On this day, 17 March 2004, Thomas “TC” Campbell’s and Joe Steele’s convictions were quashed by the Appeal court, their ordeal by this point having lasted 20 years.
TC and Joe were wrongfully convicted of the murder of several members of the same family, attributed to Glasgow’s notorious “Ice Cream Wars”
All at MOJO were saddened by the passing of Thomas “TC” Campbell on 24 June 2019.
1984: Campbell and Steele are convicted at the High Court.
1989: Their first appeal is refused.
1992: A Crown Witness states that he lied under oath.
1993: Steele escapes from prison and stages a protest by supergluing himself to the railings outside Buckingham Palace.
1993: Steele stages a rooftop protest at his mother’s house whilst on leave from prison.
1997: Secretary of State for Scotland Michael Forsyth grants interim freedom to Campbell and Steele, pending a second appeal.
February 1998: Campbell and Steele return to prison when three Appeal Court judges reach a split decision.
December 1998: Scottish Secretary Donald Dewar rejects a petition to refer the case to the Appeal Court again.
November 2001: The Scottish Criminal Cases Review Commission refers the case to the Appeal Court for the third time.
December 2001: Campbell and Steele are again freed by Lord Justice Clerk, Lord Gill, pending the outcome of the appeal.
March 2004: Campbell’s and Steele’s convictions are quashed by the Appeal Court
Today we post the following article, from The Guardian, 18 March 2004:
Falsely held for 20 years, ice cream war pair free at last
Men convicted of starting fire which killed six members of one family win release in Scottish appeal court after police credibility is attacked.
Two men who spent almost 20 years in prison for Glasgow’s notorious ice cream war murders had their convictions quashed yesterday, after Scotland’s worst miscarriage of justice.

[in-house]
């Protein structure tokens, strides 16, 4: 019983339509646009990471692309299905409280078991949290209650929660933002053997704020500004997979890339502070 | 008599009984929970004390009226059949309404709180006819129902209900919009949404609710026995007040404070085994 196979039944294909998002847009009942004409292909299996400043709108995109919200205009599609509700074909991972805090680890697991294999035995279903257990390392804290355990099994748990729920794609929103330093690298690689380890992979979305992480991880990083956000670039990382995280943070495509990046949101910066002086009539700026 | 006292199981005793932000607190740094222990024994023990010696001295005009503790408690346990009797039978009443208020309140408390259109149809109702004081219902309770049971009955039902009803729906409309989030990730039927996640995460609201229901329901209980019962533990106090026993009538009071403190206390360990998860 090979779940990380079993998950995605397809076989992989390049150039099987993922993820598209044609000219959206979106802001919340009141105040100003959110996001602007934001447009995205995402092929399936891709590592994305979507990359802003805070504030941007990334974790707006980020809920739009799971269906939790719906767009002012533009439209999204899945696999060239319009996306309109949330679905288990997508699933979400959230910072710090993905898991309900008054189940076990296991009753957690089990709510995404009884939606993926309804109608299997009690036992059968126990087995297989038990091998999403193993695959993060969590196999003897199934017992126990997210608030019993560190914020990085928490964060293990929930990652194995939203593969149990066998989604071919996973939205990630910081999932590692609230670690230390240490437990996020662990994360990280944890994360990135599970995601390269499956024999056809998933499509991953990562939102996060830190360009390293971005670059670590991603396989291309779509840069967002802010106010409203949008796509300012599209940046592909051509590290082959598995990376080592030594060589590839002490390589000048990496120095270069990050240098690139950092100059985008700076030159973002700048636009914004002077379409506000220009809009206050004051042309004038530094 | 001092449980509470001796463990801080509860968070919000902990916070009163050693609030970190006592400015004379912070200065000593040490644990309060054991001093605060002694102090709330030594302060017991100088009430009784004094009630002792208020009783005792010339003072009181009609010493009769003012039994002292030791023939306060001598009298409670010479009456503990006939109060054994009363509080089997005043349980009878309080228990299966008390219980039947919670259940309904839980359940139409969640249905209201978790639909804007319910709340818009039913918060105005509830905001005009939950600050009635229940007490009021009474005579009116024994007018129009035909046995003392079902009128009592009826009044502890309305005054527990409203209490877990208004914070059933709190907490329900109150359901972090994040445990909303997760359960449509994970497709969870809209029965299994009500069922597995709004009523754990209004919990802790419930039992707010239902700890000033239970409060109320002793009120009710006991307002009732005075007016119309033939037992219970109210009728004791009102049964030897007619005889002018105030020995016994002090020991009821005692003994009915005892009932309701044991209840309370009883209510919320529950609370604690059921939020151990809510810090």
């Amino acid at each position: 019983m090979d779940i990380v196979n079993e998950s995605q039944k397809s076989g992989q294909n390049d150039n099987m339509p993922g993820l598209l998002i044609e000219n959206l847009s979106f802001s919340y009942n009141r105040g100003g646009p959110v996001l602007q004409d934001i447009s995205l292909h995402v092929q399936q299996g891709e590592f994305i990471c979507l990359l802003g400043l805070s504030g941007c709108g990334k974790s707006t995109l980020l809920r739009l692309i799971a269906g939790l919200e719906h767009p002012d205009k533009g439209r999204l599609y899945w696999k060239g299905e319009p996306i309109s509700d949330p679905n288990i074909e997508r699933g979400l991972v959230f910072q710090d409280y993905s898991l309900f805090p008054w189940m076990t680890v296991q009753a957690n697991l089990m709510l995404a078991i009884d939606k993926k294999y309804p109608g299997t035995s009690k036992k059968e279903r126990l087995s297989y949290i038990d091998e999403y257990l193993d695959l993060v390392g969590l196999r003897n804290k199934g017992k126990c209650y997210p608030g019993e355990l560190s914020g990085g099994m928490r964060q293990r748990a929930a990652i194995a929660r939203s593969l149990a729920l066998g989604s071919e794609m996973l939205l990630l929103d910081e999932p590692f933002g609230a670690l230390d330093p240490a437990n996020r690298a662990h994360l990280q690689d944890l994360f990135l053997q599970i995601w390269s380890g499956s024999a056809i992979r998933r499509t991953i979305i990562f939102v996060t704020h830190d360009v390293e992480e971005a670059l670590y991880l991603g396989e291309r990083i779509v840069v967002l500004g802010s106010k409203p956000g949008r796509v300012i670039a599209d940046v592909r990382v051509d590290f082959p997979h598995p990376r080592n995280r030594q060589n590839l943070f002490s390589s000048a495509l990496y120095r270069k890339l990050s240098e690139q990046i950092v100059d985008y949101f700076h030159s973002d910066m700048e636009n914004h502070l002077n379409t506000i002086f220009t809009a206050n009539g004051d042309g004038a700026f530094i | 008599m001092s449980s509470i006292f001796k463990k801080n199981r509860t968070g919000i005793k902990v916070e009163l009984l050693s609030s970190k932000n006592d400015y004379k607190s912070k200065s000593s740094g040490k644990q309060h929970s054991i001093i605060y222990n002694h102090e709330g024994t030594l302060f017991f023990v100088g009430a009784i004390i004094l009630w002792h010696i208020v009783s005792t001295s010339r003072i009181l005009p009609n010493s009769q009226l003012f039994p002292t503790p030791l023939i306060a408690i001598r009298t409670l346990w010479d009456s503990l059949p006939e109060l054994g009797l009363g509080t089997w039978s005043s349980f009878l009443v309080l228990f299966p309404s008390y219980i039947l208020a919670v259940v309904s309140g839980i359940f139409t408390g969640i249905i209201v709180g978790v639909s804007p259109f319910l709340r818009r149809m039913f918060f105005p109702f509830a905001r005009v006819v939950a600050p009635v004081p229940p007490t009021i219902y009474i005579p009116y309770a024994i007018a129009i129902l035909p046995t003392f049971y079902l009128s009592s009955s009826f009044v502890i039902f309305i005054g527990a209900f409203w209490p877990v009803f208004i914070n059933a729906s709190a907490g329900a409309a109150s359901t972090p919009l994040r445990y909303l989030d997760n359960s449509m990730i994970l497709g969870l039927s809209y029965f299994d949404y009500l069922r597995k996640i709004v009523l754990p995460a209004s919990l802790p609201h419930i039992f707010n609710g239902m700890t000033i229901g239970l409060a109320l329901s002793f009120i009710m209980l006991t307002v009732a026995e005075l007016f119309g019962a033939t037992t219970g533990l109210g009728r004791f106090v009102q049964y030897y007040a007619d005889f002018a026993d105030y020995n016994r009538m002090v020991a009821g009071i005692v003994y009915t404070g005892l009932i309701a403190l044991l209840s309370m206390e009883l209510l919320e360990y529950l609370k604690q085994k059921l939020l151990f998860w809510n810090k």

Thomas Campbell and Joe Steele fought for 20 years to prove their innocence after being convicted of starting a fire that killed six members of one family, including an 18-month-old baby, in 1984. The murders were blamed on a turf war for control of the lucrative ice cream van business and drug trade in Glasgow’s east end.
At the court of appeal in Edinburgh, Scotland’s most senior judge, the lord justice clerk, Lord Gill, said the men had suffered a miscarriage of justice at their original trial in 1984 and new evidence attacking the credibility of crucial police testimony could not allow the convictions to stand.
It was the men’s third attempt to clear their names.
As the public gallery erupted in cheers, both men stood impassively in the dock. “It’s over, it’s over,” shouted one man as friends and supporters spilled into the corridors, many in tears.
It was a subdued Mr Campbell, however, who emerged from court to face a battery of cameras. “There’s no jubilation, there’s no happiness here because there’s only losers in this case,” the 51-year-old man said. “The Doyle family have lost a family. We have lost our lives in prison and for 20 years justice has been lost.”
Mr Steele, 42, said: “I am just glad to get it over with. I am just happy I am going home. It has been a hard fight, but that is it now.”